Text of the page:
Obama’s hollow, politically-calculated move on gay marriage

For President Barack Obama’s entire political career, and presumably his life, he opposed gay marriage.

That is until Wednesday when he said he, in fact, supported gay marriage.

If you were on Twitter or Facebook, you no doubt saw the fireworks and parades lauding President Obama for his brave and heroic stand.

But as friend of mine put it, having a President who says he supports gay marriage is cool, having a president who actually supports gay marriage is cooler.

Let’s be very clear about what this is: there was nothing “heroic” or “brave” about what President Obama did or said.

There was absolutely no risk.

Polling numbers showed more Americans support gay marriage than oppose it.

When Obama took office, just 40% supported gay marriage and you know what the President said about it? Nothing.

In fact, he has repeatedly and habitually equivocated on the topic, although he has, as a representative in Illinois, come out flatly against gay marriage in the past.

Obama has said his position on gay marriage has been “evolving” but there’s a clear and obvious political motivation to bring that evolution to a head now.

Vice President Joe Biden had already come out in support of gay marriage, a public chumming of the waters so to speak.

There wasn’t rioting in the streets, so Obama took his opportunity to score some cheap political points.

He’s already said he was planning on making this announcement before Biden spoke, but of course he’d say that. What else could he say?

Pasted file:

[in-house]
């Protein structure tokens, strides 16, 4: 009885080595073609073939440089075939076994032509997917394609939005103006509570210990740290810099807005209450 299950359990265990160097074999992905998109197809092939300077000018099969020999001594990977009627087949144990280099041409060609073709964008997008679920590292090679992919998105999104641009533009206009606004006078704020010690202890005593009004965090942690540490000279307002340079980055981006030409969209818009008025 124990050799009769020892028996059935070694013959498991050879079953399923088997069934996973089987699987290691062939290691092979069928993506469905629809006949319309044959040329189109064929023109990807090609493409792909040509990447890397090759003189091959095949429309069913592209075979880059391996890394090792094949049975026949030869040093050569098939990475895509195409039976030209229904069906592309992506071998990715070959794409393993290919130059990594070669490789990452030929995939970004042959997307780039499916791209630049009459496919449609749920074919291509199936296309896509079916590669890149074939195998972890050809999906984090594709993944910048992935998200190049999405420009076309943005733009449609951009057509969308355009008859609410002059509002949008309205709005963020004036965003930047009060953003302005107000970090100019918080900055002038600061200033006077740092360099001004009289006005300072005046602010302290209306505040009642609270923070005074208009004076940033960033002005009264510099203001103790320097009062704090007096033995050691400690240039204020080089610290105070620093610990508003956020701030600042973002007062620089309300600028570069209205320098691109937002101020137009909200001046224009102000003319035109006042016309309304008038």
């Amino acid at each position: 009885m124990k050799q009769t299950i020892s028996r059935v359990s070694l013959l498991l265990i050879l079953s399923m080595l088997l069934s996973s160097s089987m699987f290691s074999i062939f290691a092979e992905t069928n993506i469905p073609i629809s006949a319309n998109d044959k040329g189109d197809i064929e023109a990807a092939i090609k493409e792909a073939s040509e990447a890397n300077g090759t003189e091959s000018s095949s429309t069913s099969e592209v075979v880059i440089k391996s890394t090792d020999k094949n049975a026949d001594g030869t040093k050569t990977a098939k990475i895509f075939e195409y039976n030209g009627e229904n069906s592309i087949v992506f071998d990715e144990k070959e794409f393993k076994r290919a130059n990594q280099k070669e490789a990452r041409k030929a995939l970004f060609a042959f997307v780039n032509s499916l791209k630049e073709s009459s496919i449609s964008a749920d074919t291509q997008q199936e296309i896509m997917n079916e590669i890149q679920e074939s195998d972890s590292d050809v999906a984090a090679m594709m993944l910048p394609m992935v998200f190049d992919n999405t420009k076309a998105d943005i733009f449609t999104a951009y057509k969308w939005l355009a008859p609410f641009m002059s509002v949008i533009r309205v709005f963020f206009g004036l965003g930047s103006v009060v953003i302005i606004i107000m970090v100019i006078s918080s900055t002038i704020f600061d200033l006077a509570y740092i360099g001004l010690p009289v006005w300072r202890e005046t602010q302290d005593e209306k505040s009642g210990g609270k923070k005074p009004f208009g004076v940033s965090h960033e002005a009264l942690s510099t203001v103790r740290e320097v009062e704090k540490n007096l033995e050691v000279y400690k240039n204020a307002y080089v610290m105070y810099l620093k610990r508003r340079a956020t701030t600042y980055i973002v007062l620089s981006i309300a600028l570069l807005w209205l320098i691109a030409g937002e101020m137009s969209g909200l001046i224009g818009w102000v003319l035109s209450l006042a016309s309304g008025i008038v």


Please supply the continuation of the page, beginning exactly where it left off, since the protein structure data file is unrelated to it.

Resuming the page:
You know what would have been brave?

Coming out in support of gay marriage on Monday, a day before North Carolina was going to vote on a same-sex marriage referendum.

The President won North Carolina in 2008, is having the Democratic Convention there this summer, why not take that step and put your policy avocation on the ballot in a metaphoric sense?

The answer is obvious: because if he lost, the good will he built up is lost along with it.

Obama’s move was so transparent, so discernible, that Gawker called it “bullshit” in their headline yesterday.

As the article points out, not only was this move an obvious political exercise, but it was a flaccid one at that.

The President said he believed gay couples “should” be able to get married, not that they had “the right” to do so and the difference is more than just semantics.

If you don’t want to put teeth into what you’re saying, if you aren’t willing advocate a policy change, then what you say literally means nothing.

In fact, Obama added that he believed gay marriage is a state issue (which is silly, because federal law already says so), and 44 states say marriage is between a man and a woman.

Let’s recap: President Obama believes gays should be able to get married, but that the states should decide. Almost 90% of states have already decided that the president is wrong.

There’s nothing brave about this. Obama message-tested what he said and cherry-picked a time when it would most benefit him to make an announcement that anyone who is really paying attention should know is as disingenuous and vapid as such things can be.

It’s honestly offensive to me that he would patronize us with this kind of hollow, political posturing over a major civil rights issue. And that doesn’t even account for the distraction he was hoping to create from yet another pathetic set of economic numbers and unemployment statistics.

Look, I believe gay couples should have the same rights and protections under the law as straight couples.

But I don’t, for one second, believe that our president feels the same way.

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